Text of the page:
As you read in the last post, Lily and I head out for a South Korean adventure after spending a couple days with my college roommate and his family. To start this adventure I consulted NaverMap (like Google Map, but better in South Korea) and we caught a subway from Songtan station (near Osan Air Force) to the Asan Station. From there we took two SRT high speed trains across the country to Gyeongju-si in the south east part of the country.
We were visiting this area because it was the capital of the Silla Kingdom (one of three kingdoms that would eventually be united to rule the Korean peninsula) from 57BC until 935AD and there were three different World Heritage Site here related to this and later time periods. Since we arrived around 1pm we hopped on a bus to travel 45 minutes north to see the first WHS…..Yangdong Historical Village, which was one of two villages making up the Historic Villages of Korea: Hahoe and Yangdong WHS.
Founded in the 14th-15th centuries, Hahoe and Yangdong are seen as the two most representative historic clan villages in the Republic of Korea. Their layout and location, sheltered by forested mountains and facing out onto a river and open agricultural fields, reflect the distinctive aristocratic Confucian culture of the early part of the Joseon Dynasty (1392-1910). The villages were located to provide both physical and spiritual nourishment from their surrounding landscapes. They include residences of the head families, together with substantial timber framed houses of other clan members, also pavilions, study halls, Confucian academies for learning, and clusters of one story mud-walled, thatched-roofed houses, formerly for commoners. The landscapes of mountains, trees and water around the village, framed in views from pavilions and retreats, were celebrated for their beauty by 17th and 18th century poets.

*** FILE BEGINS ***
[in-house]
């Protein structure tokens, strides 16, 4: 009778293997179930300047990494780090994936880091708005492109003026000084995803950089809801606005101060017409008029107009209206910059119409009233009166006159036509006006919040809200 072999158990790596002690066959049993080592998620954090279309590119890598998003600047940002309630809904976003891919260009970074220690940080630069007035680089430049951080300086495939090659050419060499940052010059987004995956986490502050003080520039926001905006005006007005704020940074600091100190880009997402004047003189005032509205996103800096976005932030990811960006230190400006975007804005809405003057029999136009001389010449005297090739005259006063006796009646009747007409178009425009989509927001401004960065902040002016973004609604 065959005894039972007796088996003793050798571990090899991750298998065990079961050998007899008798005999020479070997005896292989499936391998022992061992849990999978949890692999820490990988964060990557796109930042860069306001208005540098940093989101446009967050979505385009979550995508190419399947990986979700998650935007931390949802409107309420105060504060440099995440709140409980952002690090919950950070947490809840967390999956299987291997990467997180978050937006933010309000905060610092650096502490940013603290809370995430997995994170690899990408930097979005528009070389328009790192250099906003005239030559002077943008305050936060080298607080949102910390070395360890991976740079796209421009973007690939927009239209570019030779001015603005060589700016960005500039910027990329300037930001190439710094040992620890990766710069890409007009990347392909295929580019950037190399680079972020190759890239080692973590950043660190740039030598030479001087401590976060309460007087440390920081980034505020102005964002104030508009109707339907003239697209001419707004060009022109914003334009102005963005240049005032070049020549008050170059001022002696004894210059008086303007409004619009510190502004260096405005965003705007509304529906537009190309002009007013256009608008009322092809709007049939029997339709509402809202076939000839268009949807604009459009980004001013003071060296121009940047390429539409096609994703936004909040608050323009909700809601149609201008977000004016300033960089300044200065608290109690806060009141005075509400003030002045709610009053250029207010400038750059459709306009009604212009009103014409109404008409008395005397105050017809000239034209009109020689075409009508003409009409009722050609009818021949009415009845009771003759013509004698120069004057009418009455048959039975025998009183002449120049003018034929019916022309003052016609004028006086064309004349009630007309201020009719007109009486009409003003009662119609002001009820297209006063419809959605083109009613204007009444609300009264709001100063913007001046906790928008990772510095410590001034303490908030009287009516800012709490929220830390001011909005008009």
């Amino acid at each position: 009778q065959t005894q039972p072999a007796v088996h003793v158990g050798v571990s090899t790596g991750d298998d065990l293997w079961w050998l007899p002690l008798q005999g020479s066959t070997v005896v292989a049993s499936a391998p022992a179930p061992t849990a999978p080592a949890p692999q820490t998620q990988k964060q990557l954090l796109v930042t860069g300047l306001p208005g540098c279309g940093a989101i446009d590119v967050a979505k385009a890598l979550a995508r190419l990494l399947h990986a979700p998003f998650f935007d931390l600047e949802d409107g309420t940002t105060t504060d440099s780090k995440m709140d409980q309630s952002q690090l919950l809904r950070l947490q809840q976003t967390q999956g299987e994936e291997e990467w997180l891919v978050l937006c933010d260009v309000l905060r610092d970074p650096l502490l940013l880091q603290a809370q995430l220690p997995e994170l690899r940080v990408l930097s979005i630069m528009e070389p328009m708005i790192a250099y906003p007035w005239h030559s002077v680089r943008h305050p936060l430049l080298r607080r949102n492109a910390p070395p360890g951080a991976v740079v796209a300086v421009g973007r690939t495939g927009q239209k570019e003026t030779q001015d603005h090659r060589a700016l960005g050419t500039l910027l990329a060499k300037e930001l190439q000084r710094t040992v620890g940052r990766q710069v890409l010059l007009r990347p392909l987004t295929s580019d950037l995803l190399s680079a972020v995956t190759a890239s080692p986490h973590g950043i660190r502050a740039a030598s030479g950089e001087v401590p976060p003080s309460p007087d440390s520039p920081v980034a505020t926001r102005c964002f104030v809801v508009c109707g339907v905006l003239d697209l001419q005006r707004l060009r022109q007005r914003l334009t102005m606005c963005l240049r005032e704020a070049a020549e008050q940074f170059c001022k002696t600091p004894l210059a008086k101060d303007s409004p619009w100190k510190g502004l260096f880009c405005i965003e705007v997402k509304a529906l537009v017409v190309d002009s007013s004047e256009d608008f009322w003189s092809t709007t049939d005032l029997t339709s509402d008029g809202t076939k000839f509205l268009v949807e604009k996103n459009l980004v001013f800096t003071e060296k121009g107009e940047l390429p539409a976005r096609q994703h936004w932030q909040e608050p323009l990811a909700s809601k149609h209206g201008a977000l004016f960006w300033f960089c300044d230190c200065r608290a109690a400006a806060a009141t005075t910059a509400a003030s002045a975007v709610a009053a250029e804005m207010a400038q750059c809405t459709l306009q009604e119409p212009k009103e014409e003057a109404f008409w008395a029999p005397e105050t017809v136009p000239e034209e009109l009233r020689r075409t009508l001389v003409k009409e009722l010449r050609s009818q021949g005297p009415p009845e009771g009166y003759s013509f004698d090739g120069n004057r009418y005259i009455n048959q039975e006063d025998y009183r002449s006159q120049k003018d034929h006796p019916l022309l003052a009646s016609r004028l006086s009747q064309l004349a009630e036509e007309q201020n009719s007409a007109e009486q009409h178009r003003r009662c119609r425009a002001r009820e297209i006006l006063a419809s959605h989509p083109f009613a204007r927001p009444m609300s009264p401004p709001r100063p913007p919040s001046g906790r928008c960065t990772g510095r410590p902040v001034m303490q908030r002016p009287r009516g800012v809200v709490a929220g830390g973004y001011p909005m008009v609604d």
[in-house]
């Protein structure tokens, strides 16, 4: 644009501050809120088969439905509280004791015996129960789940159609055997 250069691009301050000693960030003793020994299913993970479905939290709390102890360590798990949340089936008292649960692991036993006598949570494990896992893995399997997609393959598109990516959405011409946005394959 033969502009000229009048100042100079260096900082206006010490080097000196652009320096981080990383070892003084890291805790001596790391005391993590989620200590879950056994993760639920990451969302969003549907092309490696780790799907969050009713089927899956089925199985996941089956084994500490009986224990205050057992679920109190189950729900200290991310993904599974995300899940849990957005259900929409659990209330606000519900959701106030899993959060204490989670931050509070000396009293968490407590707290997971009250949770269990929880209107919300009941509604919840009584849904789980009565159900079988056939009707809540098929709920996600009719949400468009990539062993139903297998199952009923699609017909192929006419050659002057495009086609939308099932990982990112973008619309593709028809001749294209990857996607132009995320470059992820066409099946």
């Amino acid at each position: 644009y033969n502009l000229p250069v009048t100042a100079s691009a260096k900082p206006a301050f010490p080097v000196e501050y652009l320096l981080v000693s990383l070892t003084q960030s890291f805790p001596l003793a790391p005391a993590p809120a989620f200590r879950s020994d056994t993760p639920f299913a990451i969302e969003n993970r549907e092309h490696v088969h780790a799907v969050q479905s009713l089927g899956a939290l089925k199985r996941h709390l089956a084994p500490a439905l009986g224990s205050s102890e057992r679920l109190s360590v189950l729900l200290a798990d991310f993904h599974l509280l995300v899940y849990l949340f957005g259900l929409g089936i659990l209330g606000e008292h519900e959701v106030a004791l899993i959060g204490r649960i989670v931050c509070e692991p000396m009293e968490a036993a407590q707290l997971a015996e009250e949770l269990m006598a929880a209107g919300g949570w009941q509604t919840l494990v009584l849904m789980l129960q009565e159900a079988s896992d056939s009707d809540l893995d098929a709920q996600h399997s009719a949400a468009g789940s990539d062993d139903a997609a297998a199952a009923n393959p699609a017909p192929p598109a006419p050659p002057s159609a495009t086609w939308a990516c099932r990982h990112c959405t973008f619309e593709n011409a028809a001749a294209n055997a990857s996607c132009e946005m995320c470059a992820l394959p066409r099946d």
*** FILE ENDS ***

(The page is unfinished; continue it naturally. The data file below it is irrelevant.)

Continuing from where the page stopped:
We spent several hours walking around the village, which is still an active and lived in village, admiring all the houses, lotus fields, mountains, and streams. The houses were wonderful and very traditional. The oldest house was built in 1492 and the newer houses were from the 1700’s. Each of the home owners are very welcoming and have no problem with tourist taking photos of their houses. Many of them have little business catering to the tourist. It was absolutely fantastic and this was Lily’s favorite part of this three day trip.
Thank you so much. She is wonderful and it is a blessing to travel with her.
I hope all is well for you guys as well.
Sounds like a wonderful trip, a wonderful Lily and a wonderful life Shane! I’m so happy for you both.
Kind regards, Michelle